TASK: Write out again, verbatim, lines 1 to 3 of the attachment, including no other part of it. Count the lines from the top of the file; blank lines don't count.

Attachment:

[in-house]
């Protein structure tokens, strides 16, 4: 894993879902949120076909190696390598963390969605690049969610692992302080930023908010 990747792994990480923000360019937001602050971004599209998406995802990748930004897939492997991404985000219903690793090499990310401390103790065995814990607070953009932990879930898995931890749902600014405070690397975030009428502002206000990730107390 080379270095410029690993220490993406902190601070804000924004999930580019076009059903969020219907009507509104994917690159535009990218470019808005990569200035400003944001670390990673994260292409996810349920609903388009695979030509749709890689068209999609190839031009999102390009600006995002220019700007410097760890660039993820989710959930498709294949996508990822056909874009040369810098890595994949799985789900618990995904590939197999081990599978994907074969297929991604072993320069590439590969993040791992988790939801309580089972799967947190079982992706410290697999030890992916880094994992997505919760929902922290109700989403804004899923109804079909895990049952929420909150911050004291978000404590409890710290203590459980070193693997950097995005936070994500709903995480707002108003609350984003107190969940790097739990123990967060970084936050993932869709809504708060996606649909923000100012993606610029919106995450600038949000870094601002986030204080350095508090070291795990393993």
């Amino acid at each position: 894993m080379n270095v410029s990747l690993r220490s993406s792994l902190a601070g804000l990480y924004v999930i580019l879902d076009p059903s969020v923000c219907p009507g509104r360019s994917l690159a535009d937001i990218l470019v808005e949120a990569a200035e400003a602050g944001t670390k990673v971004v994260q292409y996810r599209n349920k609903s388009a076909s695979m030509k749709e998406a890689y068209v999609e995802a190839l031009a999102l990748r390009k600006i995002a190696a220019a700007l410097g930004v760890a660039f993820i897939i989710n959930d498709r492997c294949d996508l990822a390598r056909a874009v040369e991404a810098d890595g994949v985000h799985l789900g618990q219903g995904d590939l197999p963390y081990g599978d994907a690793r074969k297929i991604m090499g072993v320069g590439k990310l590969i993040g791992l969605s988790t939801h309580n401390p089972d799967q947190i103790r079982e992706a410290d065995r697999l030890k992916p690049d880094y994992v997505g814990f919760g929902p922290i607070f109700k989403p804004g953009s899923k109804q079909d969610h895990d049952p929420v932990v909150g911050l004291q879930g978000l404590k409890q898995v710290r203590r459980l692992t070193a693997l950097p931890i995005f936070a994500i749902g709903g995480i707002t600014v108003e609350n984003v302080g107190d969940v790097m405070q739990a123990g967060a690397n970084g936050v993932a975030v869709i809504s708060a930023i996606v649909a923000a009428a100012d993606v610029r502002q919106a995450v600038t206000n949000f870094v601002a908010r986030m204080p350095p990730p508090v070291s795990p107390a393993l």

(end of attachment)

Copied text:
[in-house]
């Protein structure tokens, strides 16, 4: 894993879902949120076909190696390598963390969605690049969610692992302080930023908010 990747792994990480923000360019937001602050971004599209998406995802990748930004897939492997991404985000219903690793090499990310401390103790065995814990607070953009932990879930898995931890749902600014405070690397975030009428502002206000990730107390 080379270095410029690993220490993406902190601070804000924004999930580019076009059903969020219907009507509104994917690159535009990218470019808005990569200035400003944001670390990673994260292409996810349920609903388009695979030509749709890689068209999609190839031009999102390009600006995002220019700007410097760890660039993820989710959930498709294949996508990822056909874009040369810098890595994949799985789900618990995904590939197999081990599978994907074969297929991604072993320069590439590969993040791992988790939801309580089972799967947190079982992706410290697999030890992916880094994992997505919760929902922290109700989403804004899923109804079909895990049952929420909150911050004291978000404590409890710290203590459980070193693997950097995005936070994500709903995480707002108003609350984003107190969940790097739990123990967060970084936050993932869709809504708060996606649909923000100012993606610029919106995450600038949000870094601002986030204080350095508090070291795990393993």
């Amino acid at each position: 894993m080379n270095v410029s990747l690993r220490s993406s792994l902190a601070g804000l990480y924004v999930i580019l879902d076009p059903s969020v923000c219907p009507g509104r360019s994917l690159a535009d937001i990218l470019v808005e949120a990569a200035e400003a602050g944001t670390k990673v971004v994260q292409y996810r599209n349920k609903s388009a076909s695979m030509k749709e998406a890689y068209v999609e995802a190839l031009a999102l990748r390009k600006i995002a190696a220019a700007l410097g930004v760890a660039f993820i897939i989710n959930d498709r492997c294949d996508l990822a390598r056909a874009v040369e991404a810098d890595g994949v985000h799985l789900g618990q219903g995904d590939l197999p963390y081990g599978d994907a690793r074969k297929i991604m090499g072993v320069g590439k990310l590969i993040g791992l969605s988790t939801h309580n401390p089972d799967q947190i103790r079982e992706a410290d065995r697999l030890k992916p690049d880094y994992v997505g814990f919760g929902p922290i607070f109700k989403p804004g953009s899923k109804q079909d969610h895990d049952p929420v932990v909150g911050l004291q879930g978000l404590k409890q898995v710290r203590r459980l692992t070193a693997l950097p931890i995005f936070a994500i749902g709903g995480i707002t600014v108003e609350n984003v302080g107190d969940v790097m405070q739990a123990g967060a690397n970084g936050v993932a975030v869709i809504s708060a930023i996606v649909a923000a009428a100012d993606v610029r502002q919106a995450v600038t206000n949000f870094v601002a908010r986030m204080p350095p990730p508090v070291s795990p107390a393993l």